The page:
When combined with changes to eating and physical activity, prescription drugs may help some people lose weight (usually less than 10 percent of their body weight). Results vary by drug and by person. Losing weight may help improve your health by lowering blood sugar, blood pressure, and triglycerides (other fats in the blood). Weight loss of 5 to 10 percent can also improve inflammation profiles and improve how patients feel and their mobility.
Most weight loss takes place in the first 6 months of starting the medicine. After that time, you may lose weight more slowly or begin to regain weight.
What are the concerns?
Because obesity drugs are used to treat a condition that affects millions of people, the chance that side effects may outweigh benefits is of great concern. This is why one should never take a weight loss medicine only for cosmetic benefit. In the past, some drugs for obesity treatment were linked to serious health problems. An example is sibutramine (sold as Meridia), recalled in 2010 because of concerns related to heart disease and stroke.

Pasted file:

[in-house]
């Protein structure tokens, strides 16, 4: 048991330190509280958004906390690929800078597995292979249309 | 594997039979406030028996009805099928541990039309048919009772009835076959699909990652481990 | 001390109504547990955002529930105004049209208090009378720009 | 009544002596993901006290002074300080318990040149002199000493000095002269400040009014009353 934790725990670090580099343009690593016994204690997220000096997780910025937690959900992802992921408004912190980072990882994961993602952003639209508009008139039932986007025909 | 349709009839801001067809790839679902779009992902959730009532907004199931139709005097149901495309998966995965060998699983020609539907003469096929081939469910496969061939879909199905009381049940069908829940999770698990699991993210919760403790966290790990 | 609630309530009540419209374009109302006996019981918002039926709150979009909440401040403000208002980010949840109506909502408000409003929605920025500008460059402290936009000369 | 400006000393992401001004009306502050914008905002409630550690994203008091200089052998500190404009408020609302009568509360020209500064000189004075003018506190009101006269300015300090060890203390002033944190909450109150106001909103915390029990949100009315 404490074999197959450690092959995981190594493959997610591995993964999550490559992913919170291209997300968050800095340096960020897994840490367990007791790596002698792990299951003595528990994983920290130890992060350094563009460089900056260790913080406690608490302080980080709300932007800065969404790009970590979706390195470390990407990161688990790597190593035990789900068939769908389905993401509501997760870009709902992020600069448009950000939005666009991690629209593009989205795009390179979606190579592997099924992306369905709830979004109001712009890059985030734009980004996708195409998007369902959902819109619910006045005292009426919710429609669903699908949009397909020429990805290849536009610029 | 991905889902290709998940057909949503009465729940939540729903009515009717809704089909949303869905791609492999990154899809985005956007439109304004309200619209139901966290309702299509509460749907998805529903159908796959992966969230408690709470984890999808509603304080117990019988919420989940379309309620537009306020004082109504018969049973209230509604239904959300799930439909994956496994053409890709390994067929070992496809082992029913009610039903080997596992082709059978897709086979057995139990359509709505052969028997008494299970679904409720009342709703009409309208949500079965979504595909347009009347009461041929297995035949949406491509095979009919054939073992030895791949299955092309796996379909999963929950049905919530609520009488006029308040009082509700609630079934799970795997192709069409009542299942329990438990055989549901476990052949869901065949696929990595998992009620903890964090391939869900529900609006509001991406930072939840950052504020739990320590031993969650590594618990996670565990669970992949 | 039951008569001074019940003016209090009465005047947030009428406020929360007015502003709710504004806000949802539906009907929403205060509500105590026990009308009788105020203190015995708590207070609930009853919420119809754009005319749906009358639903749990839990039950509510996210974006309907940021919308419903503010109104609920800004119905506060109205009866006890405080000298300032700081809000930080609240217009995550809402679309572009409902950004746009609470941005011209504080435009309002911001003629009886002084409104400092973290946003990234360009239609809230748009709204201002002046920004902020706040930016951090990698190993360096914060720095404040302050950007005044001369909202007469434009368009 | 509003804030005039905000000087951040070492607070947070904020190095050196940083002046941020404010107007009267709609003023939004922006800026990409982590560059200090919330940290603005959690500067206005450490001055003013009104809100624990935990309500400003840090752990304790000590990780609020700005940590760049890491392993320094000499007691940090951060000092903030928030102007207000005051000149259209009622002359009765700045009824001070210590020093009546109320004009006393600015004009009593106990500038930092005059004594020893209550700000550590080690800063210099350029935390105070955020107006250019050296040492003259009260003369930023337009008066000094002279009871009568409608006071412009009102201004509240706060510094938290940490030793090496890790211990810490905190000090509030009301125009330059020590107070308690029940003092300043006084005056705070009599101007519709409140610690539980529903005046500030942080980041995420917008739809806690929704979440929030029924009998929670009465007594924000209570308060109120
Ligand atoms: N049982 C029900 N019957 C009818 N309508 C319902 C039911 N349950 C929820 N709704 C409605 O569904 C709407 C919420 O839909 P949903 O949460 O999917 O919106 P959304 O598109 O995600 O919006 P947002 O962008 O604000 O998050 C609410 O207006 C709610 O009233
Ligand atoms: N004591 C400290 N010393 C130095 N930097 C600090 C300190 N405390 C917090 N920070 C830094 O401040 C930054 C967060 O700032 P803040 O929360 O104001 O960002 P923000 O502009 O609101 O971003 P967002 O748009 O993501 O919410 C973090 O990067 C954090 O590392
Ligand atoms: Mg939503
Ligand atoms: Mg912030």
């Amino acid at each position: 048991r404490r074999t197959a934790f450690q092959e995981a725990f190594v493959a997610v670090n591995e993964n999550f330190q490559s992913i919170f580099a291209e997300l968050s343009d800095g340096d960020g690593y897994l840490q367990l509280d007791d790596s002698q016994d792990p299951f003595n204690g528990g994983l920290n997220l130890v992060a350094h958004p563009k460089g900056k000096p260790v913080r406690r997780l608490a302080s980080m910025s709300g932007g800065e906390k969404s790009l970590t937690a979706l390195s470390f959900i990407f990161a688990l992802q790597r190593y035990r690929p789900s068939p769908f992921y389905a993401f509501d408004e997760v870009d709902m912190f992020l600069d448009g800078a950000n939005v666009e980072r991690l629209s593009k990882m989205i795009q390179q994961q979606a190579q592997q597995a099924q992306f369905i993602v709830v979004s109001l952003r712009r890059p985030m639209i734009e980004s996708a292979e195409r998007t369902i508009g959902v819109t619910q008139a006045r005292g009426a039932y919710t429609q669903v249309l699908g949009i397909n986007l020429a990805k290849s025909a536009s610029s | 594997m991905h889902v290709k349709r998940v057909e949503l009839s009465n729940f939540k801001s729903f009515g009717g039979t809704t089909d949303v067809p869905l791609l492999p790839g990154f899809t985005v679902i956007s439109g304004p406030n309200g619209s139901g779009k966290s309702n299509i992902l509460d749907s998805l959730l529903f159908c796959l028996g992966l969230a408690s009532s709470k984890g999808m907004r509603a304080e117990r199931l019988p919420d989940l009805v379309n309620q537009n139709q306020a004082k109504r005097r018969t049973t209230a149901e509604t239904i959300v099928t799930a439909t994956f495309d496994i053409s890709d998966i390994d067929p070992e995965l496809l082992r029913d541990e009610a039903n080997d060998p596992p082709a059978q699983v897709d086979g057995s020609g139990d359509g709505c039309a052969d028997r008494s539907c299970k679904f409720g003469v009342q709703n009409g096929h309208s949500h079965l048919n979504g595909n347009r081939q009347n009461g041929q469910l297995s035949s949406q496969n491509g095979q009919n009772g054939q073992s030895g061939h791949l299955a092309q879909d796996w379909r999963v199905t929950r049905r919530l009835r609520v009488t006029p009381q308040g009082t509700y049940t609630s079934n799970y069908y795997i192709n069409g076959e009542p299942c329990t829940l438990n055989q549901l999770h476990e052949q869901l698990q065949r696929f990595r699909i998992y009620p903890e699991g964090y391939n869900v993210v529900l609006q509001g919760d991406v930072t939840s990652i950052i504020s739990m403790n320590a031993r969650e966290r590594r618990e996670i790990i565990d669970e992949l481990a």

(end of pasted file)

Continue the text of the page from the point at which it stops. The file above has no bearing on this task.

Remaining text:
Possible side effects vary by drug and how it acts on your body. See the next section of this fact sheet for the specific side effects of each weight-loss drug. Most side effects are mild and usually improve if you continue to use the drug.
What drugs are available?
The Food and Drug Administration (FDA) is the Government agency that reviews and approves prescription drugs for treating specific health problems. Three drugs, orlistat, lorcaserin, and phenterminetopiramate, are approved for long-term use. This means that you may take them for several months at a time, even years.
Other weight-loss drugs that curb appetite are only approved by the FDA for short-term use (a few weeks), but some doctors prescribe them for longer periods. These medications are also controlled substances because of their potential for abuse. Most weight-loss drugs are only approved for use by adults. Orlistat is approved for children ages 12 and older. Weight loss medications should never be used during pregnancy, and weight loss is not advised during pregnancy. Women who are thinking about becoming pregnant should avoid some of these drugs, as they may harm an unborn baby.